Slowly, our understanding of ourselves, people and our surrounding environment is deepening. We are forced to answer our own question while taking responsibility for our actions. It is great to have this opportunity to explore this new freedom. This adventure is helping us shape ourselves into the young adults we would like to be.
The planet is our playground! As we ride through the valleys, our vision of the world is gradually changing. It seems like the world is one of great opportunities, and it is our chance to make the most of it.
While our ordinary lives are replaced by an outdoors lifestyle, we are enjoying the alternation. Swimming in waterfalls, cycling between mountains, meeting new people and sleeping under stars remind us everyday how lucky we are to be here. This trip also calls our attention to the importance to protect this fragile environment.
Yestderday we rode 100km in one afternoon to make the next town, Taumarunui. We met some local teenagers with whom we hung out with for the evening. They seemed very intrigued by our idea of "holidays" and had a giggle when we explained we are having fun just living day by day. Once again, we went to sleep with a smile on our faces. We are lovin' it!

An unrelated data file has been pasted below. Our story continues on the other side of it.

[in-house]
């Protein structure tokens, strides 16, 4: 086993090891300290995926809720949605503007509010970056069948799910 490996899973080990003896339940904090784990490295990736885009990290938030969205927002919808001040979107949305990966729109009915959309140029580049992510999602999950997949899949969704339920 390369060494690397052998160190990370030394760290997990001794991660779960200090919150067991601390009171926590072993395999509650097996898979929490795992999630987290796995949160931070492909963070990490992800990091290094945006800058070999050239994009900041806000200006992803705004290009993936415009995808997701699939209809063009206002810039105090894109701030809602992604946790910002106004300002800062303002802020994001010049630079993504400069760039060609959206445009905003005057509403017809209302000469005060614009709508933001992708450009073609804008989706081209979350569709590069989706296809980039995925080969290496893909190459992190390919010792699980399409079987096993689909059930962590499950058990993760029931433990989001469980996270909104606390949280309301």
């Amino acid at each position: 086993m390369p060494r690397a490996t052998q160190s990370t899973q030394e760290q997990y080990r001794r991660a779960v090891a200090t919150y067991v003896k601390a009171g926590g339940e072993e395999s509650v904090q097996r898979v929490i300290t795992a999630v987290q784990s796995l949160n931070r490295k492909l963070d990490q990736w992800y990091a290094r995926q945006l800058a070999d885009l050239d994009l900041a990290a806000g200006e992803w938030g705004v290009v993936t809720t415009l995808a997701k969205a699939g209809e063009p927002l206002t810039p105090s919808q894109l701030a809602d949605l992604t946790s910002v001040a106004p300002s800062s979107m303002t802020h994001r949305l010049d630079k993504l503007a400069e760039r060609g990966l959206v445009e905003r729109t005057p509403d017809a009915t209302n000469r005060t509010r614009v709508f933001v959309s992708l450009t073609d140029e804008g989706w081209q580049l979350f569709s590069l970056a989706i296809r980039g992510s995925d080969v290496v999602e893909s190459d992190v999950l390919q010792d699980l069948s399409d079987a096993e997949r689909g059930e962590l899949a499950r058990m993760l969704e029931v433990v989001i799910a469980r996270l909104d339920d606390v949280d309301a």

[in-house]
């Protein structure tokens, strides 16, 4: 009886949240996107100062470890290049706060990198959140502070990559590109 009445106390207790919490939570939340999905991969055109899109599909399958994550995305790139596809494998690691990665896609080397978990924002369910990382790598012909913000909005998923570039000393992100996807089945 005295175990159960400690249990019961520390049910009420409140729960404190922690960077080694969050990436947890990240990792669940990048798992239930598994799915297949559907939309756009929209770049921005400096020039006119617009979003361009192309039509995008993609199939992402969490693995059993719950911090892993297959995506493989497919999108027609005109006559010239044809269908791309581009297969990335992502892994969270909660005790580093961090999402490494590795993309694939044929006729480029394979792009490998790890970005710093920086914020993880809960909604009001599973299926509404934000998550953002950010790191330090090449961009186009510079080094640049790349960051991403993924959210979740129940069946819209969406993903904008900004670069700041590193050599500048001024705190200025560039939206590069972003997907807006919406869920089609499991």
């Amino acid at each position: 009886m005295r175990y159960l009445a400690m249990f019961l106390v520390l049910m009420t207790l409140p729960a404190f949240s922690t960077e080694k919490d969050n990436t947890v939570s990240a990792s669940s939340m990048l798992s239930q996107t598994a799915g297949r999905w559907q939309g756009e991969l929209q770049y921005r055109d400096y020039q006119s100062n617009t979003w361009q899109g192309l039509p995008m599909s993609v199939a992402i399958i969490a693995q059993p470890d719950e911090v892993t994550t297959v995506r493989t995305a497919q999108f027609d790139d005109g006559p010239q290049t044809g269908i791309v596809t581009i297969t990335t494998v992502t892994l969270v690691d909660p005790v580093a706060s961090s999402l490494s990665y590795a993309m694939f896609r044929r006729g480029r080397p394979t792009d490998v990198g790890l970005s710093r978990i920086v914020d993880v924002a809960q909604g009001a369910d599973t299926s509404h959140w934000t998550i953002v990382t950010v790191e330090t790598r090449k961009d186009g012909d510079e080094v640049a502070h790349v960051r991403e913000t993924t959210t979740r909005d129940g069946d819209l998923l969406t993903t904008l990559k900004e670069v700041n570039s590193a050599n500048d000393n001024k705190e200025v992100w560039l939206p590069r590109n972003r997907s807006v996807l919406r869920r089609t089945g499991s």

Day 15 already! Boy, time goes fast! We are gently heading south, doing about 50km a day. It doesn't sound like much, but by carrying 30kg each, it becomes a whole-day challenge to get to each destination. At the moment we're in Otorohanga and we hope to make Wellington by the 20th of December to catch the ferry.
There are a lot less hills south of Auckland and horses seem to replace the usual cows. We've mostly had sunny days, which has allowed us to dry out the tent after the tornado which hit the area.
We often get asked if we get bored and the answer is no. Each day and town brings a new surprise. Most importantly we've got each other which pushes us forward. Even though we don't meet too many people while riding all day, it is nice to have a friend to whom we can talk to. So far, so good! Check out the Facebook page for regular photo updates.
Believe it or not, navigating through a city is a lot harder than doing 100km on a country road. We figured that out quickly trying to make it throught the end of Auckland's maze on our way to the Sir Peter Blake Trust office.
Four hours later, after the 32nd person asked for direction and six water bottles .. we made it! We were greeted by the ladies at the office who invited us out for a drink. We got talking about environmental project and the Trust's mission. Did you know that Thursday marked the 11th anniversary of Sir Peter Blake's death, when he was shot by pirates in the Amazon? Shelley and Dave Thomas explained it all when we were kindly invited to stay the night with them.